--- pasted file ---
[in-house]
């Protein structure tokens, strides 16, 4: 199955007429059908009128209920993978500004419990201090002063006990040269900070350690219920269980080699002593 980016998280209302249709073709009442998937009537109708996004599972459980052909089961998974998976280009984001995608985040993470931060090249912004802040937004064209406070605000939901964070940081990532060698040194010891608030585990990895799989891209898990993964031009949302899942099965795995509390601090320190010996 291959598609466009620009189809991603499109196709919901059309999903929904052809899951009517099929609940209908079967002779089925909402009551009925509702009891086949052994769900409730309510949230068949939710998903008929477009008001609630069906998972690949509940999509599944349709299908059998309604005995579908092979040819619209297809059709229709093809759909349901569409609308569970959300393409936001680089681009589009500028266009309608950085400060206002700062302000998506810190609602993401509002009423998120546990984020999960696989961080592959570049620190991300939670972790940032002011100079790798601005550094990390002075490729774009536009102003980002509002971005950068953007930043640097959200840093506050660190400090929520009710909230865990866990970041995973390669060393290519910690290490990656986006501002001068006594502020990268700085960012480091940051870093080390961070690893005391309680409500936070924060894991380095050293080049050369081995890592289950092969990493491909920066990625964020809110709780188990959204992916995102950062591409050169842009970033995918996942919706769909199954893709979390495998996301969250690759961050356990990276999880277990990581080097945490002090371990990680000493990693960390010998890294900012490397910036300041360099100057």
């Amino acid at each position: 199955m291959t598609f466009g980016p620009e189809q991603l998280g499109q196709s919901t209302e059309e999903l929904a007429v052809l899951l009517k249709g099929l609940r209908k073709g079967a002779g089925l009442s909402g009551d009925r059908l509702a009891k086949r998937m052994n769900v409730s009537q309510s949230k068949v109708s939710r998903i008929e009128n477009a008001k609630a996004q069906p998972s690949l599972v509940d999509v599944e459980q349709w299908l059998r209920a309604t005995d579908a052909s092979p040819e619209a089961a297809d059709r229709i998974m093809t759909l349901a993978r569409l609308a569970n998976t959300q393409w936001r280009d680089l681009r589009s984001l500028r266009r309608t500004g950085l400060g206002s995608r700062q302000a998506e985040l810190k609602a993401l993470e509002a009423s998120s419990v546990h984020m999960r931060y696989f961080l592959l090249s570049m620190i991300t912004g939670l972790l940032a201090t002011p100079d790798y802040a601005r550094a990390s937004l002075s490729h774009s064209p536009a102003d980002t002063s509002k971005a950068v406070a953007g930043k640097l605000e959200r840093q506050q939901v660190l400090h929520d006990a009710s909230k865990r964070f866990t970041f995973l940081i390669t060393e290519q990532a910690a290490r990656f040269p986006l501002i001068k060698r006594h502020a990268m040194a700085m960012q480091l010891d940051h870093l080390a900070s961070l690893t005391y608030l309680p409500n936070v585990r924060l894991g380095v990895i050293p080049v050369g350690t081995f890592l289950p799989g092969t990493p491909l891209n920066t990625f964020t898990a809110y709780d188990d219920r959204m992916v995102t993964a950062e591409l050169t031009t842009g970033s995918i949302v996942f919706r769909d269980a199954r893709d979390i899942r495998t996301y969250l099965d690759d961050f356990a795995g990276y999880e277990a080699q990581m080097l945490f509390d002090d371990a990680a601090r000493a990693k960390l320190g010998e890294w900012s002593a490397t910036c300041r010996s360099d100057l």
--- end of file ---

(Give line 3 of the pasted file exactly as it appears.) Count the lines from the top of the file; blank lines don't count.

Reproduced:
């Amino acid at each position: 199955m291959t598609f466009g980016p620009e189809q991603l998280g499109q196709s919901t209302e059309e999903l929904a007429v052809l899951l009517k249709g099929l609940r209908k073709g079967a002779g089925l009442s909402g009551d009925r059908l509702a009891k086949r998937m052994n769900v409730s009537q309510s949230k068949v109708s939710r998903i008929e009128n477009a008001k609630a996004q069906p998972s690949l599972v509940d999509v599944e459980q349709w299908l059998r209920a309604t005995d579908a052909s092979p040819e619209a089961a297809d059709r229709i998974m093809t759909l349901a993978r569409l609308a569970n998976t959300q393409w936001r280009d680089l681009r589009s984001l500028r266009r309608t500004g950085l400060g206002s995608r700062q302000a998506e985040l810190k609602a993401l993470e509002a009423s998120s419990v546990h984020m999960r931060y696989f961080l592959l090249s570049m620190i991300t912004g939670l972790l940032a201090t002011p100079d790798y802040a601005r550094a990390s937004l002075s490729h774009s064209p536009a102003d980002t002063s509002k971005a950068v406070a953007g930043k640097l605000e959200r840093q506050q939901v660190l400090h929520d006990a009710s909230k865990r964070f866990t970041f995973l940081i390669t060393e290519q990532a910690a290490r990656f040269p986006l501002i001068k060698r006594h502020a990268m040194a700085m960012q480091l010891d940051h870093l080390a900070s961070l690893t005391y608030l309680p409500n936070v585990r924060l894991g380095v990895i050293p080049v050369g350690t081995f890592l289950p799989g092969t990493p491909l891209n920066t990625f964020t898990a809110y709780d188990d219920r959204m992916v995102t993964a950062e591409l050169t031009t842009g970033s995918i949302v996942f919706r769909d269980a199954r893709d979390i899942r495998t996301y969250l099965d690759d961050f356990a795995g990276y999880e277990a080699q990581m080097l945490f509390d002090d371990a990680a601090r000493a990693k960390l320190g010998e890294w900012s002593a490397t910036c300041r010996s360099d100057l």